Ron Swanson is Smiling

This article first appeared at National Review.

Ron Swanson is having a good year.

The smug anti-social meat-and-potatoes libertarian protagonist in the NBC series Parks and Recreation prides himself on being a do-nothing saboteur in his Pawnee (a fictional town in Indiana) municipal job and also, among other things, on having stashed away untold amounts of gold bullion, buried in various locations for doomsday or perhaps just for a rainy day.

While his sophisticated counterparts in Indianapolis or (gasp) far away New York City fret over their carefully constructed portfolios of securities, mutual funds, hedge funds, and the rest, Swanson’s own investment shines, like him, in its straight, plain and idle simplicity. This year, it also shines from having outperformed most assets, with the price of gold logging a 29 percent rise since January compared with a humble 1 percent for the S&P 500 stock index and 20 percent for a Nasdaq that is driven by only a handful of names.

After a long decline in the 1980s and 1990s, gold began its rehabilitation on the eve of the new millennium. Had Swanson caught the gold bug in July 1999, when gold made a historic bottom at $252.8, he would have gained 677 percent from his investment, a performance that towers over the major stock indices.

Entire careers have been made in the stock market over that twenty-one year span, with billions of dollars flowing into the pockets of bankers and investment managers, and into their six-figure cars, seven-figure Hampton homes, and eight-figure private jets.

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Yet, none of these financiers’ portfolios has measured up to gold. The dumb barbaric yellow relic has trounced all of them over nearly every interval since 1999, as can be seen in the table above. The one exception to this public thrashing is the ten-year period since 2010 in which gold has underperformed only because it spiked in 2010-11, much as it is currently. Read more

Elon Musk’s Tesla Rocket

This article is published at National Review.

What it will take for Tesla’s stunning rise to end with a successful landing.

“Wow, Elon Musk!”

That was the cathartic cheer and cry of relief in millions of American homes on May 30, after two months of forced confinement, when the SpaceX Falcon 9 rocket and Dragon Capsule lifted off from Cape Canaveral carrying two American astronauts bound for the International Space Station. It was the first ever manned SpaceX mission and the first time since 2011 that an American-made rocket had taken Americans into space. SpaceX is of course one of Elon Musk’s companies.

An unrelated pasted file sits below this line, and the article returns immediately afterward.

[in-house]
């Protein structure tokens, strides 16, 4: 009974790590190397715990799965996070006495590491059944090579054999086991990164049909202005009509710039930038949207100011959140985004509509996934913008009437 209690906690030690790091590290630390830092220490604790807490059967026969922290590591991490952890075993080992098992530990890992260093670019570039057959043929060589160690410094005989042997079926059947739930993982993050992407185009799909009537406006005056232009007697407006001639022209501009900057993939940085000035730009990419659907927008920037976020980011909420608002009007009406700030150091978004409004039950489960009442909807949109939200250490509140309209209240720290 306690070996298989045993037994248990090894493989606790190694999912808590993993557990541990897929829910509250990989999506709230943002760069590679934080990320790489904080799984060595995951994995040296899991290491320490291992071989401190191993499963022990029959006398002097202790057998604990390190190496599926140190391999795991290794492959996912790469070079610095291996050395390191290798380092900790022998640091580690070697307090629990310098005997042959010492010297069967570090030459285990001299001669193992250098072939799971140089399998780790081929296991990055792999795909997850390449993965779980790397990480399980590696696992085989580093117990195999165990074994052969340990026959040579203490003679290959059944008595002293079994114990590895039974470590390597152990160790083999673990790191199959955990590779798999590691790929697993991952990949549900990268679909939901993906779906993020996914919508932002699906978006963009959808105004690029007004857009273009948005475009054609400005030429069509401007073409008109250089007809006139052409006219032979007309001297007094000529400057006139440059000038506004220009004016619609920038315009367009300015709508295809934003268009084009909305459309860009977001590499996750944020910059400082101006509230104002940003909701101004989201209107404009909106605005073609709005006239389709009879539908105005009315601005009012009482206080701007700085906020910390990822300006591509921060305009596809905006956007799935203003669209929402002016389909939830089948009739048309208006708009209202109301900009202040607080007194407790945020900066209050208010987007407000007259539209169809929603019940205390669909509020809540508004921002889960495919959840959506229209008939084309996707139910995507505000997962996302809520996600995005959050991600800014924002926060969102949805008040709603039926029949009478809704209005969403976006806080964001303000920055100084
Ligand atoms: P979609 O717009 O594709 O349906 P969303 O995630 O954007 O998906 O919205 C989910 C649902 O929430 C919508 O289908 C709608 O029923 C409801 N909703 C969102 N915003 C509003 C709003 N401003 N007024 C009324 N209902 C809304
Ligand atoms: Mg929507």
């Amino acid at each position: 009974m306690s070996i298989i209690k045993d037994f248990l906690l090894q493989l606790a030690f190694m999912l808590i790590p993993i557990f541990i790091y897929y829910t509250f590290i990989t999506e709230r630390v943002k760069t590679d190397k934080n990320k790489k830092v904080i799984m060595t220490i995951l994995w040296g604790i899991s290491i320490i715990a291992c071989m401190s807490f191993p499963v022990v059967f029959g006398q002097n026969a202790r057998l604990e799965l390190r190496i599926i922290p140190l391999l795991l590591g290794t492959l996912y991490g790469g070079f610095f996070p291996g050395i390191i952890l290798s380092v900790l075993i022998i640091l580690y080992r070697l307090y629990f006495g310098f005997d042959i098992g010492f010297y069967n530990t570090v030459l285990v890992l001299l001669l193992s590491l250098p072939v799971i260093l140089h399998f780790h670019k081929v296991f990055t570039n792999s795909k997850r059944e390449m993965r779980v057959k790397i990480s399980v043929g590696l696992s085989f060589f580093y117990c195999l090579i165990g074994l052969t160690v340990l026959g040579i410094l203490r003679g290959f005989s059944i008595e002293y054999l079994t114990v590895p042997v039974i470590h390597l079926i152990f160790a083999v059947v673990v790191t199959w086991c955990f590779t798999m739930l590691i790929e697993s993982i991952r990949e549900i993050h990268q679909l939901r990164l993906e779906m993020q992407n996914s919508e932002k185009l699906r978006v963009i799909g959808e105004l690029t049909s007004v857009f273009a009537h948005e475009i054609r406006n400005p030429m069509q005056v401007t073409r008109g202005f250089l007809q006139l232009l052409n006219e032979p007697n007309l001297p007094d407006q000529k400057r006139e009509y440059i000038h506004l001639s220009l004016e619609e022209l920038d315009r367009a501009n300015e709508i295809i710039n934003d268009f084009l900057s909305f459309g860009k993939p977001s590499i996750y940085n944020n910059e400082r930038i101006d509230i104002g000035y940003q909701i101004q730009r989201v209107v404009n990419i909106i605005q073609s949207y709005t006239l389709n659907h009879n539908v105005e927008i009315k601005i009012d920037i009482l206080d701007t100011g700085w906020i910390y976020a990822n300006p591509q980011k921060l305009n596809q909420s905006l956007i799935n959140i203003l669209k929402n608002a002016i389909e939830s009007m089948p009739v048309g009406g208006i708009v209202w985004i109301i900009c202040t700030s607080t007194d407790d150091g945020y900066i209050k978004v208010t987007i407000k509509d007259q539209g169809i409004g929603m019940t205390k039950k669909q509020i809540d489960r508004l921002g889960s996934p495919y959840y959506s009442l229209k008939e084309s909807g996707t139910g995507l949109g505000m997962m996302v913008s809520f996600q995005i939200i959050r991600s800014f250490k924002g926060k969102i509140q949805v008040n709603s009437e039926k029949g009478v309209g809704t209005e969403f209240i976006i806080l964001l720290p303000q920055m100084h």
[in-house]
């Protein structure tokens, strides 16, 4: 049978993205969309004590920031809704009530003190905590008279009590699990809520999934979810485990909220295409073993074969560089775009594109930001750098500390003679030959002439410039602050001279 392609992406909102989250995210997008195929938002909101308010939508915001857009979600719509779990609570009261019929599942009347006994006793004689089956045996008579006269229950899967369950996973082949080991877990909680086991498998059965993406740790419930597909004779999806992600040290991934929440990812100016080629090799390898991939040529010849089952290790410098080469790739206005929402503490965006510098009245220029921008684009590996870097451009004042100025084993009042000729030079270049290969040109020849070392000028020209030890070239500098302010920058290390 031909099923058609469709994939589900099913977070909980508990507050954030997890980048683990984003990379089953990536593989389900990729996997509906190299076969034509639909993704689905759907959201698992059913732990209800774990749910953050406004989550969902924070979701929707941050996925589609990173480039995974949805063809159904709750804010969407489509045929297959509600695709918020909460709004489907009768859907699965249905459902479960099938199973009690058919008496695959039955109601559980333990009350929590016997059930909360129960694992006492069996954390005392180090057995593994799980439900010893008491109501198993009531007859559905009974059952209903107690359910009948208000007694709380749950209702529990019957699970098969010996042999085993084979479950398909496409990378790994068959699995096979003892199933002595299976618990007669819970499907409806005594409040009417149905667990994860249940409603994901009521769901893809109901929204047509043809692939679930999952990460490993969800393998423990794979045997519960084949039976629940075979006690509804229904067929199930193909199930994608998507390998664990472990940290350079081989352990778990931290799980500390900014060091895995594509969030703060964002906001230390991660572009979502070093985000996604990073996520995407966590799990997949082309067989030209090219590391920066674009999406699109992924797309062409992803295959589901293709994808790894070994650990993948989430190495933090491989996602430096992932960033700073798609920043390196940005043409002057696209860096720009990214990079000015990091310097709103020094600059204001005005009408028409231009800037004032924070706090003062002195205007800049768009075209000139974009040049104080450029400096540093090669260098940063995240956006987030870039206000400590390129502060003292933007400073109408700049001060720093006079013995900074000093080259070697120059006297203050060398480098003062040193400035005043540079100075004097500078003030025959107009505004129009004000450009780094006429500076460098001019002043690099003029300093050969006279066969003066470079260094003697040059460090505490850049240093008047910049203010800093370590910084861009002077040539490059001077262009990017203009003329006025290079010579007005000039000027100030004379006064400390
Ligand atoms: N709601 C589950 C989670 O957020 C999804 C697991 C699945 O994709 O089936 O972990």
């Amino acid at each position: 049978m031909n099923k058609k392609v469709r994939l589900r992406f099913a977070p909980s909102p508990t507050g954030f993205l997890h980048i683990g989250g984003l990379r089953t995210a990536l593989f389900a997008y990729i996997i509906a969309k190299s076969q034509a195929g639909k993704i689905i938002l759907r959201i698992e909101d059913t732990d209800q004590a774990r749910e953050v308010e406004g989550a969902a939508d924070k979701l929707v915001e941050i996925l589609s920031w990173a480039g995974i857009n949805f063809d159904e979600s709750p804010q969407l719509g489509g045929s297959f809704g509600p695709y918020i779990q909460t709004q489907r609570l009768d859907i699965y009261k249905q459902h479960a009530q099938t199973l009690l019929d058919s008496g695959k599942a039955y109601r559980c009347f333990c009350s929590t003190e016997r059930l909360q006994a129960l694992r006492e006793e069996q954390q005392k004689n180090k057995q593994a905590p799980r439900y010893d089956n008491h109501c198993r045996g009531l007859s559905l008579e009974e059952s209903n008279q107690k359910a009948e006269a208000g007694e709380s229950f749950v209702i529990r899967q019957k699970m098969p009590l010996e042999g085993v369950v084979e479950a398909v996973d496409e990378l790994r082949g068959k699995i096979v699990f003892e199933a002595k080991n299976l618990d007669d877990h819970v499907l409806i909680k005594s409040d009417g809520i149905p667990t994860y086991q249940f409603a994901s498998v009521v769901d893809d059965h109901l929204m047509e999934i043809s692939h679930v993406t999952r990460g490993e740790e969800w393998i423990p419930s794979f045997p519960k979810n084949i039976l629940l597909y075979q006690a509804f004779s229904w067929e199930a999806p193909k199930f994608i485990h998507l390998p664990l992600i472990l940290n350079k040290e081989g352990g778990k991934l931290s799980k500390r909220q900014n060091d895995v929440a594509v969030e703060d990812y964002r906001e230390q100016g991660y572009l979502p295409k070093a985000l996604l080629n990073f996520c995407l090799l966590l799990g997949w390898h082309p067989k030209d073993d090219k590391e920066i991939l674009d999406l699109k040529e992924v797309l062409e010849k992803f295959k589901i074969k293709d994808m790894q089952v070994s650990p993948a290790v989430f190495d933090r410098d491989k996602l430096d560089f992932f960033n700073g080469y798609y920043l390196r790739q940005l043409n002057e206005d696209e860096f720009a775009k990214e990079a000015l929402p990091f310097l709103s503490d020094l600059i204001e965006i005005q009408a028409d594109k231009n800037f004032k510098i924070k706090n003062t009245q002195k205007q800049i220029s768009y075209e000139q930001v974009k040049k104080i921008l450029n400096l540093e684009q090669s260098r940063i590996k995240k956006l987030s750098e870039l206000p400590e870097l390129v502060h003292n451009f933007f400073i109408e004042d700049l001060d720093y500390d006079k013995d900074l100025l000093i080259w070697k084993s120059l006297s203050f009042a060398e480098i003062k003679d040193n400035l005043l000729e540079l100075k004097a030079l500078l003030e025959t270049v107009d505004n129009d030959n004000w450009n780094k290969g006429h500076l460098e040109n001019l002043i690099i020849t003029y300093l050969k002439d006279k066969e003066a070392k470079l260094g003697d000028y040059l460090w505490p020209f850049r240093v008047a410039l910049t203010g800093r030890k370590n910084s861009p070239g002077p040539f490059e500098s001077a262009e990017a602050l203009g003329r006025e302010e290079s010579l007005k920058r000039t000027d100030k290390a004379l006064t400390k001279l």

bangabandhu_satellite-1_mission_284202549897229As if on cue on the very next day, Musk’s other monster rocket, Tesla stock, blasted off again and shot out of its range, adding nearly 8 percent to reach $898.10, a level that was more than double its March low of $361.20. Days later, the boosters fired again and lifted the stock above $1,000 and then once more, after a two-week pause, to $1,500, where it is now taking a brief respite in the orbit of companies valued at $300 billion.

There in the stratosphere, the stillness of space envelops the investor as it does the astronaut. Escape velocity has been achieved for shareholders, some with many, many millions in profits, leaving the earthbound shorts (people who bet against the stock) but a small and distant memory to be mockingly blotted out of view.

These shorts, hopelessly weighed down by what’s left of traditional investment discipline, have (so far) lost a cumulative $18 billion in vain expectation that the Tesla rocket would reverse, crash, and burn. All they can do now is stare at their screens and argue to whomever will still listen that this stock rocket will eventually come back to Earth.

Not necessarily. Consider Amazon, Apple, Microsoft, launched long ago and now heading deeper and deeper into the trillion dollar galaxy.

The question then is whether Tesla, though much smaller today, can one day join the outer reaches traveled by these companies, or whether it will crash as so many hot stocks have in the past. Tesla bulls are confident that it can maintain its current trajectory, a belief that is owed in no small part to the faith that they have in Elon Musk. Read the rest at National Review.

Why the Market is Rallying

This article first appeared at National Review.

Some sectors have fared better than others. The general market thrust was greatly assisted by the trillions of dollars of stimulus.

A shrewd market participant, and one whom we know as a fine fellow, recently quipped that he would stop researching companies and instead start investing by acting on signals from the cover stories of prominent magazines. He would sell when the cover was exuberantly bullish and buy when it was all doom and gloom.

There is a whimsical theory that by the time the media gets sufficiently excited about a stock or investment theme to place it on a cover, such stock or such theme has already played itself out in the market and is therefore on the verge of reversing itself. The examples abound.